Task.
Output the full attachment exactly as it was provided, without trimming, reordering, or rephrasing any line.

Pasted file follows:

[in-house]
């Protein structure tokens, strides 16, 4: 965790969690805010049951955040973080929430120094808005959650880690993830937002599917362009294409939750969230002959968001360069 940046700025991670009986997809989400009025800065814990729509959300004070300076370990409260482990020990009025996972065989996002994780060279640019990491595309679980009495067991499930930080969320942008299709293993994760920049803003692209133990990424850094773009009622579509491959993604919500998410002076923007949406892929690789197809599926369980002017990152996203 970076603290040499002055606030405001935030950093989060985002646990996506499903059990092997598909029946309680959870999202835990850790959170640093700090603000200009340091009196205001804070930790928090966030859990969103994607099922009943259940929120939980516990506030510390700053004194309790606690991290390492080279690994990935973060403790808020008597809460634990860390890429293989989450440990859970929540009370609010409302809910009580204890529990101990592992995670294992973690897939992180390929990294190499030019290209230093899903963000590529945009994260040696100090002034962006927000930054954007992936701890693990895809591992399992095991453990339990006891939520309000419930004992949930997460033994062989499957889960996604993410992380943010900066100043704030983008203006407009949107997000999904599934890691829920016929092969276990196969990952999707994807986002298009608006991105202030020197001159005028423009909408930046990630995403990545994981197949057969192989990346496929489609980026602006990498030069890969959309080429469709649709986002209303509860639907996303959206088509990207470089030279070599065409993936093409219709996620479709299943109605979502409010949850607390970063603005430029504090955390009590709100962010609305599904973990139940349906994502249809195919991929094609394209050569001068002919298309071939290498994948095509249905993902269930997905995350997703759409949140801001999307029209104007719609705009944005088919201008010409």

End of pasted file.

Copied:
[in-house]
């Protein structure tokens, strides 16, 4: 965790969690805010049951955040973080929430120094808005959650880690993830937002599917362009294409939750969230002959968001360069 940046700025991670009986997809989400009025800065814990729509959300004070300076370990409260482990020990009025996972065989996002994780060279640019990491595309679980009495067991499930930080969320942008299709293993994760920049803003692209133990990424850094773009009622579509491959993604919500998410002076923007949406892929690789197809599926369980002017990152996203 970076603290040499002055606030405001935030950093989060985002646990996506499903059990092997598909029946309680959870999202835990850790959170640093700090603000200009340091009196205001804070930790928090966030859990969103994607099922009943259940929120939980516990506030510390700053004194309790606690991290390492080279690994990935973060403790808020008597809460634990860390890429293989989450440990859970929540009370609010409302809910009580204890529990101990592992995670294992973690897939992180390929990294190499030019290209230093899903963000590529945009994260040696100090002034962006927000930054954007992936701890693990895809591992399992095991453990339990006891939520309000419930004992949930997460033994062989499957889960996604993410992380943010900066100043704030983008203006407009949107997000999904599934890691829920016929092969276990196969990952999707994807986002298009608006991105202030020197001159005028423009909408930046990630995403990545994981197949057969192989990346496929489609980026602006990498030069890969959309080429469709649709986002209303509860639907996303959206088509990207470089030279070599065409993936093409219709996620479709299943109605979502409010949850607390970063603005430029504090955390009590709100962010609305599904973990139940349906994502249809195919991929094609394209050569001068002919298309071939290498994948095509249905993902269930997905995350997703759409949140801001999307029209104007719609705009944005088919201008010409």